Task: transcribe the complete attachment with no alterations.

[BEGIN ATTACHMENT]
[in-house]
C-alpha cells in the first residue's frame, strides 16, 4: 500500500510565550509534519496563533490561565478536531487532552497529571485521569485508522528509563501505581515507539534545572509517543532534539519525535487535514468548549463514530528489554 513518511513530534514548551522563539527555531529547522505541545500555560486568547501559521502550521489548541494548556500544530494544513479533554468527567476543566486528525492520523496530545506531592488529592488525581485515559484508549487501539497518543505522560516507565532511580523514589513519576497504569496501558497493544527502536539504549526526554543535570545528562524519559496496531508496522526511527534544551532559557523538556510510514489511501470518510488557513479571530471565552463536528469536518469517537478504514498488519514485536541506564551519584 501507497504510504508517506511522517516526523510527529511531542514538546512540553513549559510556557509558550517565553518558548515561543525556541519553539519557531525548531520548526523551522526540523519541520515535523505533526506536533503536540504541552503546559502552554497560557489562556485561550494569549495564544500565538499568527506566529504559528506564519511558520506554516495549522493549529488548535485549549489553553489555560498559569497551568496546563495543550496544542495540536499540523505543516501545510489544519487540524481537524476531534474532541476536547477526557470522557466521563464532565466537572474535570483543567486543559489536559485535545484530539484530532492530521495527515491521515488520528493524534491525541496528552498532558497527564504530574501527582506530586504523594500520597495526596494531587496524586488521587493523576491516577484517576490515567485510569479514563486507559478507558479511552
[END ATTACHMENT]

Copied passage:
[in-house]
C-alpha cells in the first residue's frame, strides 16, 4: 500500500510565550509534519496563533490561565478536531487532552497529571485521569485508522528509563501505581515507539534545572509517543532534539519525535487535514468548549463514530528489554 513518511513530534514548551522563539527555531529547522505541545500555560486568547501559521502550521489548541494548556500544530494544513479533554468527567476543566486528525492520523496530545506531592488529592488525581485515559484508549487501539497518543505522560516507565532511580523514589513519576497504569496501558497493544527502536539504549526526554543535570545528562524519559496496531508496522526511527534544551532559557523538556510510514489511501470518510488557513479571530471565552463536528469536518469517537478504514498488519514485536541506564551519584 501507497504510504508517506511522517516526523510527529511531542514538546512540553513549559510556557509558550517565553518558548515561543525556541519553539519557531525548531520548526523551522526540523519541520515535523505533526506536533503536540504541552503546559502552554497560557489562556485561550494569549495564544500565538499568527506566529504559528506564519511558520506554516495549522493549529488548535485549549489553553489555560498559569497551568496546563495543550496544542495540536499540523505543516501545510489544519487540524481537524476531534474532541476536547477526557470522557466521563464532565466537572474535570483543567486543559489536559485535545484530539484530532492530521495527515491521515488520528493524534491525541496528552498532558497527564504530574501527582506530586504523594500520597495526596494531587496524586488521587493523576491516577484517576490515567485510569479514563486507559478507558479511552